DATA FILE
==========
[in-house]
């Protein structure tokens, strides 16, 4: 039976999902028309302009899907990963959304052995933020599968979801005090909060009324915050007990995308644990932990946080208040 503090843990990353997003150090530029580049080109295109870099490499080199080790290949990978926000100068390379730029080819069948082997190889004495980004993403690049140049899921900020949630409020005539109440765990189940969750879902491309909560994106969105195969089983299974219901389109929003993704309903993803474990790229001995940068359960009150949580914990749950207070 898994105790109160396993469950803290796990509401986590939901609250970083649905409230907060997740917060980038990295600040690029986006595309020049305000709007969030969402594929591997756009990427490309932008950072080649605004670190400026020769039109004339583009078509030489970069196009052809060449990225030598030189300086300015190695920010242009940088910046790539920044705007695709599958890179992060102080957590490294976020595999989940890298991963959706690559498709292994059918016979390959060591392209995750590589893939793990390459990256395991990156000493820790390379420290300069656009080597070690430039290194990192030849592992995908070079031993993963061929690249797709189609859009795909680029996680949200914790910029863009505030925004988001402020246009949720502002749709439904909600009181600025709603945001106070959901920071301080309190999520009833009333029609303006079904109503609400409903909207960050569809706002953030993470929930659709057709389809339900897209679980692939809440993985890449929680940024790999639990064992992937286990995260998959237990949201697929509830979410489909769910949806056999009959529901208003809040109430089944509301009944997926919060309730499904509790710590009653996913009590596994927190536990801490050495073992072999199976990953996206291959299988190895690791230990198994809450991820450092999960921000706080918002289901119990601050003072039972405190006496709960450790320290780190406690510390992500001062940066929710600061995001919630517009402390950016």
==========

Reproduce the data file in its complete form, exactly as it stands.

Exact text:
[in-house]
């Protein structure tokens, strides 16, 4: 039976999902028309302009899907990963959304052995933020599968979801005090909060009324915050007990995308644990932990946080208040 503090843990990353997003150090530029580049080109295109870099490499080199080790290949990978926000100068390379730029080819069948082997190889004495980004993403690049140049899921900020949630409020005539109440765990189940969750879902491309909560994106969105195969089983299974219901389109929003993704309903993803474990790229001995940068359960009150949580914990749950207070 898994105790109160396993469950803290796990509401986590939901609250970083649905409230907060997740917060980038990295600040690029986006595309020049305000709007969030969402594929591997756009990427490309932008950072080649605004670190400026020769039109004339583009078509030489970069196009052809060449990225030598030189300086300015190695920010242009940088910046790539920044705007695709599958890179992060102080957590490294976020595999989940890298991963959706690559498709292994059918016979390959060591392209995750590589893939793990390459990256395991990156000493820790390379420290300069656009080597070690430039290194990192030849592992995908070079031993993963061929690249797709189609859009795909680029996680949200914790910029863009505030925004988001402020246009949720502002749709439904909600009181600025709603945001106070959901920071301080309190999520009833009333029609303006079904109503609400409903909207960050569809706002953030993470929930659709057709389809339900897209679980692939809440993985890449929680940024790999639990064992992937286990995260998959237990949201697929509830979410489909769910949806056999009959529901208003809040109430089944509301009944997926919060309730499904509790710590009653996913009590596994927190536990801490050495073992072999199976990953996206291959299988190895690791230990198994809450991820450092999960921000706080918002289901119990601050003072039972405190006496709960450790320290780190406690510390992500001062940066929710600061995001919630517009402390950016």